GST (Goods & Services Tax) is expected to be implemented in April 2017 on priority by current central government. Indian Pharma Industry is already under pressure because of rising costs & successive DPCOs. The complex local and central regulatory structures are adding to inefficiencies of IPM as a sector in Indian Economy.
Pharma Industry furnishes logistics for transportation from manufacturing units to warehouses & from these warehoused to distributers/retail outlets & directly dependent upon C&F (carry & forwarding) models for distribution. The domestic Industry is waiting for GST & its cascading benefits for the manufactures with an expectation that it would rationalize the tax structure and optimize distribution expenses at both the ends:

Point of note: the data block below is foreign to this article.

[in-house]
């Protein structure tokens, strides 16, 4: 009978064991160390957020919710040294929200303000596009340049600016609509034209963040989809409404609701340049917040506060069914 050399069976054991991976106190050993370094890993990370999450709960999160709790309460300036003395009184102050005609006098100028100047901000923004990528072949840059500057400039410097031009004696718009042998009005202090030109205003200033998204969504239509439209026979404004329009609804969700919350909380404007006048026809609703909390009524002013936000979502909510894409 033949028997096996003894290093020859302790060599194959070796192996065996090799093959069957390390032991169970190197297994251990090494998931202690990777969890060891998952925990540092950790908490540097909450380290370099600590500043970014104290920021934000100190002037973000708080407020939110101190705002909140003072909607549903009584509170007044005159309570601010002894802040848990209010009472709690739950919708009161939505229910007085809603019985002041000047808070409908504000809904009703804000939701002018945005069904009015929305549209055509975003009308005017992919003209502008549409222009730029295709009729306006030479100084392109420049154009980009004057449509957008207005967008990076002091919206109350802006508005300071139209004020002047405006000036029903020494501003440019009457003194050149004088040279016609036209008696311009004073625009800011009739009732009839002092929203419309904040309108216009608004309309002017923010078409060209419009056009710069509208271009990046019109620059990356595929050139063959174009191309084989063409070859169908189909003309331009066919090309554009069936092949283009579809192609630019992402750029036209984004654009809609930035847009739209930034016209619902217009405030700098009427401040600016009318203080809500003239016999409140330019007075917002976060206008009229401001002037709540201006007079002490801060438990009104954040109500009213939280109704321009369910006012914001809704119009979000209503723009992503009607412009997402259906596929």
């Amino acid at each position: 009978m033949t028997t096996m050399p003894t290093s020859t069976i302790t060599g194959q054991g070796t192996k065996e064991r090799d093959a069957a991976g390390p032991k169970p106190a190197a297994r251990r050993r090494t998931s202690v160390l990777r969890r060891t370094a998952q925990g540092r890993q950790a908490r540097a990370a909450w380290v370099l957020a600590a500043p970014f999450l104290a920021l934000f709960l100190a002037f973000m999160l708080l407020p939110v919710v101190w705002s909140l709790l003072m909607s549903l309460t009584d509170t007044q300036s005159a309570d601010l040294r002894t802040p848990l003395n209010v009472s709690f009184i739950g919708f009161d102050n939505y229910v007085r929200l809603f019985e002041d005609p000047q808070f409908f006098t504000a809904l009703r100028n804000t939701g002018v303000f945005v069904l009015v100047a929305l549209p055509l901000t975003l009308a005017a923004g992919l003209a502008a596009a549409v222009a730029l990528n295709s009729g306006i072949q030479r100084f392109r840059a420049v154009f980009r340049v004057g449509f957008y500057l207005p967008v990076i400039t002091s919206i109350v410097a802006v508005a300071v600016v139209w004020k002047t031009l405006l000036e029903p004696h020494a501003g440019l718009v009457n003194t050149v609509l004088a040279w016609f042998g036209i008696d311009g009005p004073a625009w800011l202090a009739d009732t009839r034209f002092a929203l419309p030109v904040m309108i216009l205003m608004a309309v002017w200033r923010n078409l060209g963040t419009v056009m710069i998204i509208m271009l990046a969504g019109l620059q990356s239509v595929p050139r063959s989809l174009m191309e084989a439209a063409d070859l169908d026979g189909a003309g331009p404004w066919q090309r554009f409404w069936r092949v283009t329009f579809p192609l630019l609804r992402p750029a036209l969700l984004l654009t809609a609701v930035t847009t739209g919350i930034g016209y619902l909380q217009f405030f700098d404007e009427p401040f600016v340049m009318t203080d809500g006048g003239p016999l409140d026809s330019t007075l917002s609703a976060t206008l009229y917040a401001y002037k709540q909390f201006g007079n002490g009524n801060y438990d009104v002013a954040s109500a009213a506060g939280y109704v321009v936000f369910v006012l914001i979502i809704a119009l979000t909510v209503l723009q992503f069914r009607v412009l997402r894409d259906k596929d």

- Manufacturing costs by reducing the cost of raw material transportation
- Distribution costs by reducing the cost of finished goods transportation
Multistage taxation in the domestic industry like:
- Custom duty on imports
- Central excise duty on manufacture
- Central Sales Tax (CST) / Value Added Tax (VAT) on sale of goods
- Service tax (entry tax, octroi, cess) by the State
adds cost to the costs & increase inefficiencies. GST is conceptualized to replace these indirect taxes.
Therefore, inter-state transactions would become tax neutral, making India one single common market no longer divided by state borders. This will result in lower cost which can add to bottom lines or can be passed on to customers.
It’s obvious that the traditional C&F models will be replaced by supply chain efficiency models and the players who would transform early will always get the early adapter benefits.
On the other hand, IPM enjoys the tax exemptions in some of the states like HP & Uttarakhand which will be laid off post GST continuance. Now it’s the matter of time, how the industry is going to transform in the new taxation regime.
Let’s hope for a great tax system which would help the Indian society & economy as a whole 🙂 🙂